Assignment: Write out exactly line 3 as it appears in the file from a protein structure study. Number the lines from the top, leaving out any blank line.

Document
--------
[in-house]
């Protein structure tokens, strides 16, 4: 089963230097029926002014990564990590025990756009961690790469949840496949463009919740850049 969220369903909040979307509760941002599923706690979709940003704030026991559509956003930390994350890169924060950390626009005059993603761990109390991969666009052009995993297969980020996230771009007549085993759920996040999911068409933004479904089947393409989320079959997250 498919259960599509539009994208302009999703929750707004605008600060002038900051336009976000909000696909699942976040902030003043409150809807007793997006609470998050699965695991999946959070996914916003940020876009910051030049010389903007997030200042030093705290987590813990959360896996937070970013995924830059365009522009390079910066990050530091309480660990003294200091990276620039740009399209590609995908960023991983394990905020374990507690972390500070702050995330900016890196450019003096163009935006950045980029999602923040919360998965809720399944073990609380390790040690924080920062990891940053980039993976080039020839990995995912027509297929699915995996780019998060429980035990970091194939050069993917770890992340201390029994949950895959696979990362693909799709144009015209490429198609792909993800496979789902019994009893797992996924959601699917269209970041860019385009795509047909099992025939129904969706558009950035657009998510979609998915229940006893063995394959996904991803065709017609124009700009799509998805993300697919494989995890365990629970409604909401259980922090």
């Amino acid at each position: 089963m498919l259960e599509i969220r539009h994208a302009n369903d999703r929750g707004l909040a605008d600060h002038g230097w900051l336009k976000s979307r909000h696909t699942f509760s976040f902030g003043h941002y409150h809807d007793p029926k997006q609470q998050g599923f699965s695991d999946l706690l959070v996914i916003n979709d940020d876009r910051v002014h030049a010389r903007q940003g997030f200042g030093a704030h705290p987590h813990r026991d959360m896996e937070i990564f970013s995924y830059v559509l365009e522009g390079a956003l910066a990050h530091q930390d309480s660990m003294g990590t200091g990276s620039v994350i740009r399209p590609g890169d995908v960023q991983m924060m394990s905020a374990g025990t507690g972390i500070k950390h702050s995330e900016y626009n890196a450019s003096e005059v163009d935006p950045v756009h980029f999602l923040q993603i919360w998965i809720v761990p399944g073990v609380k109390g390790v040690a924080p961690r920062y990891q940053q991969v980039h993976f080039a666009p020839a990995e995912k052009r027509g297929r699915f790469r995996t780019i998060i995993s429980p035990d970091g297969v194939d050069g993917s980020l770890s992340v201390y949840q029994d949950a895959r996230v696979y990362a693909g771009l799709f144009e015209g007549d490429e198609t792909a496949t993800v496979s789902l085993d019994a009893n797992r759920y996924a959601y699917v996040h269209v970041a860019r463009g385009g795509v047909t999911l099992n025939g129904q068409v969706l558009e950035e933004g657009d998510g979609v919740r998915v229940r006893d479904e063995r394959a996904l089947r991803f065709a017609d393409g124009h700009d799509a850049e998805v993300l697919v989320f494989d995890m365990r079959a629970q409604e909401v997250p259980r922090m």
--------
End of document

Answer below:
């Amino acid at each position: 089963m498919l259960e599509i969220r539009h994208a302009n369903d999703r929750g707004l909040a605008d600060h002038g230097w900051l336009k976000s979307r909000h696909t699942f509760s976040f902030g003043h941002y409150h809807d007793p029926k997006q609470q998050g599923f699965s695991d999946l706690l959070v996914i916003n979709d940020d876009r910051v002014h030049a010389r903007q940003g997030f200042g030093a704030h705290p987590h813990r026991d959360m896996e937070i990564f970013s995924y830059v559509l365009e522009g390079a956003l910066a990050h530091q930390d309480s660990m003294g990590t200091g990276s620039v994350i740009r399209p590609g890169d995908v960023q991983m924060m394990s905020a374990g025990t507690g972390i500070k950390h702050s995330e900016y626009n890196a450019s003096e005059v163009d935006p950045v756009h980029f999602l923040q993603i919360w998965i809720v761990p399944g073990v609380k109390g390790v040690a924080p961690r920062y990891q940053q991969v980039h993976f080039a666009p020839a990995e995912k052009r027509g297929r699915f790469r995996t780019i998060i995993s429980p035990d970091g297969v194939d050069g993917s980020l770890s992340v201390y949840q029994d949950a895959r996230v696979y990362a693909g771009l799709f144009e015209g007549d490429e198609t792909a496949t993800v496979s789902l085993d019994a009893n797992r759920y996924a959601y699917v996040h269209v970041a860019r463009g385009g795509v047909t999911l099992n025939g129904q068409v969706l558009e950035e933004g657009d998510g979609v919740r998915v229940r006893d479904e063995r394959a996904l089947r991803f065709a017609d393409g124009h700009d799509a850049e998805v993300l697919v989320f494989d995890m365990r079959a629970q409604e909401v997250p259980r922090m």